Clock ticking on worm attack code
Experts are warning that hackers have yet to activate the payload of the Conficker virus.
The worm is spreading through low security networks, memory sticks, and PCs without current security updates.
The malicious program - also known as Downadup or Kido - was first discovered in October 2008.
Although the spread of the worm appears to be levelling off, there are fears someone could easily take control of any and all of the 9.5m infected PCs.
Speaking to the BBC, F-Secure's chief research officer, Mikko Hypponen, said there was still a real risk to users.
"Total infections appear to be peaking. That said, a full count is hard, because we also don't know how many machines are being cleaned. But we estimate there are still more than 9m infected PCs world wide.
"It is scary thinking about how much control they [a hacker] could have over all these computers. They would have access to millions of machines with full administrator rights.
"But they haven't done that yet, maybe they're scared. That's good news. But there is also the scenario that someone else figures out how to activate this worm. That is a worrying prospect."
Experts say users should have up-to-date anti-virus software and install Microsoft's MS08-067 patch. The patch is known as KB958644.
"Even having the Windows patch won't keep you safe"
Speaking to the BBC, Graham Cluley, senior technology consultant with anti-virus firm Sophos, said the outbreak was of a scale they had not seen for some time.
"Microsoft did a good job of updating people's home computers, but the virus continues to infect business who have ignored the patch update.
"A shortage of IT staff during the holiday break didn't help and rolling out a patch over a large number of computers isn't easy.
"What's more, if your users are using weak passwords - 12345, QWERTY, etc - then the virus can crack them in short order," he added.
"But as the virus can be spread with USB memory sticks, even having the Windows patch won't keep you safe. You need anti-virus software for that."
According to Microsoft, the worm works by searching for a Windows executable file called "services.exe" and then becomes part of that code.
It then copies itself into the Windows system folder as a random file of a type known as a "dll". It gives itself a 5-8 character name, such as piftoc.dll, and then modifies the Registry, which lists key Windows settings, to run the infected dll file as a service.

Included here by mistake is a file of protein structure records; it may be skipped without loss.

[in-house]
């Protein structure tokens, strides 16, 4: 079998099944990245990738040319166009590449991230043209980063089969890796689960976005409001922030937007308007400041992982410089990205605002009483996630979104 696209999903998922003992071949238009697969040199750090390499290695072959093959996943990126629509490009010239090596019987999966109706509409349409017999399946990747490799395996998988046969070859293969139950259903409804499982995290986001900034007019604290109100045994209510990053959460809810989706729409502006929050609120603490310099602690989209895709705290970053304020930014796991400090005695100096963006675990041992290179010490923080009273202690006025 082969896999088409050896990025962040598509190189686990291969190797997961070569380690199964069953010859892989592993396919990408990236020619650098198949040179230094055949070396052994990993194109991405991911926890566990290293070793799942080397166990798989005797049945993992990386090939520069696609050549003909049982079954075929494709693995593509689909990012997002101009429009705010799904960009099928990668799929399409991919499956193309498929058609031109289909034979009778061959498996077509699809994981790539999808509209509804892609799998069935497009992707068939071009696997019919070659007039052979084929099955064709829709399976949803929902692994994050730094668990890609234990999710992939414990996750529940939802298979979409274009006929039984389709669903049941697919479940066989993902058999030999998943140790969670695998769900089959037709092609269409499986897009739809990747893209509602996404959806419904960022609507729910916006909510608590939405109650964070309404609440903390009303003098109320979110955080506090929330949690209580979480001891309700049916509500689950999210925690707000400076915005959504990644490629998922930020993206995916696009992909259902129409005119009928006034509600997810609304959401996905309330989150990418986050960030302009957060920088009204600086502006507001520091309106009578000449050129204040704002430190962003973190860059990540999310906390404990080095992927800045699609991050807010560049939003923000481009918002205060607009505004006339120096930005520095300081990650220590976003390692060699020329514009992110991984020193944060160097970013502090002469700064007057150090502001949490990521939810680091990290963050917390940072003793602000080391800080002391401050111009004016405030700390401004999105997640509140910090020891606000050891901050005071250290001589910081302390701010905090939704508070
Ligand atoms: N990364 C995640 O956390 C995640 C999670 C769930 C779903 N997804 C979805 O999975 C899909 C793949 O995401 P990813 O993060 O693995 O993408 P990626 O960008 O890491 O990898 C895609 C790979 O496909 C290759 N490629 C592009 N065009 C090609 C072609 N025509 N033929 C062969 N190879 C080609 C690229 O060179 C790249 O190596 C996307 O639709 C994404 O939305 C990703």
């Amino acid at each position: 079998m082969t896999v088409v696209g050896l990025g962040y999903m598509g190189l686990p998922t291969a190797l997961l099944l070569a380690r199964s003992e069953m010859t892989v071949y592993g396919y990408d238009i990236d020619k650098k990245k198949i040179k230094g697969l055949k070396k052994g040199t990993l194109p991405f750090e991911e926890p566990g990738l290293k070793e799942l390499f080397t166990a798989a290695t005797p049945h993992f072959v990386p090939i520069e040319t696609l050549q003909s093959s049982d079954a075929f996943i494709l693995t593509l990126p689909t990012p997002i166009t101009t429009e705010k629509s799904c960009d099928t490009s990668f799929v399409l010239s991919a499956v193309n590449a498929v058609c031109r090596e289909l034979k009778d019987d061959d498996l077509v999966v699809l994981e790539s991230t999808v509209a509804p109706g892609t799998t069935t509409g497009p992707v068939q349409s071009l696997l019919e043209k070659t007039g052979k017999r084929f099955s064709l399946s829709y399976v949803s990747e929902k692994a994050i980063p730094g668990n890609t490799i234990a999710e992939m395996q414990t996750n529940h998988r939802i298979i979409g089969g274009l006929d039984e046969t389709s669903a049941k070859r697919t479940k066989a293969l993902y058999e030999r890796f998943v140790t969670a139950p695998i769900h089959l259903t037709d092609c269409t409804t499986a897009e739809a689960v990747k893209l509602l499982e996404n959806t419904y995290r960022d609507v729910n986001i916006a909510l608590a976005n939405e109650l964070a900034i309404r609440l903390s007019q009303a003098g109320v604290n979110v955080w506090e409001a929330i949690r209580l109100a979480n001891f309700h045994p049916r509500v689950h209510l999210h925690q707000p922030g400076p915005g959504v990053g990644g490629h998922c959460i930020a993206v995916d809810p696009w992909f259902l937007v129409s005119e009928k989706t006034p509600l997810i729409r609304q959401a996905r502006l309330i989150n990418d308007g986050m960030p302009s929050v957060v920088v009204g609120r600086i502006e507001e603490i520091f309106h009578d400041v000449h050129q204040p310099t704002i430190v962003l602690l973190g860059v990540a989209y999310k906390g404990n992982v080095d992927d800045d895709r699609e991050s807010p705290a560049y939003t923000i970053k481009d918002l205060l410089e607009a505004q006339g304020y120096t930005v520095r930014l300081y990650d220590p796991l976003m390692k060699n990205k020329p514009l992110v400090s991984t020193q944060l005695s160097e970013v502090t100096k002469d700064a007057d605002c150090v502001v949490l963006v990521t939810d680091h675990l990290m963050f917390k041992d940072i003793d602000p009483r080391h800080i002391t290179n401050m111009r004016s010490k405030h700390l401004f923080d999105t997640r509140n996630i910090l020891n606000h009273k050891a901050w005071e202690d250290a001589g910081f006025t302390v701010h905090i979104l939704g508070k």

Once the worm is up and running, it creates an HTTP server, resets a machine's System Restore point (making it far harder to recover the infected system) and then downloads files from the hacker's web site.
Most malware uses one of a handful of sites to download files from, making them fairly easy to locate, target, and shut down.
But Conficker does things differently.
Right now, we're seeing hundreds of thousands of [infected] unique IP addresses
Toni Koivunen, F-Secure
Anti-virus firm F-Secure says that the worm uses a complicated algorithm to generate hundreds of different domain names every day, such as mphtfrxs.net, imctaef.cc, and hcweu.org. Only one of these will actually be the site used to download the hackers' files. On the face of it, tracing this one site is almost impossible.
Speaking to the BBC, Kaspersky Lab's security analyst Eddy Willems said that a new strain of the worm was complicating matters.
"There was a new variant released less than two weeks ago and that's the one causing most of the problems," said Mr Willems
"The replication methods are quite good. It's using multiple mechanisms, including USB sticks, so if someone got an infection from one company and then takes his USB stick to another firm, it could infect that network too. It also downloads lots of content and creating new variants though this mechanism.
"Of course, the real problem is that people haven't patched their software," he added.
Microsoft says that the malware has infected computers in many different parts of the world, with machines in China, Brazil, Russia, and India having the highest number of victims.
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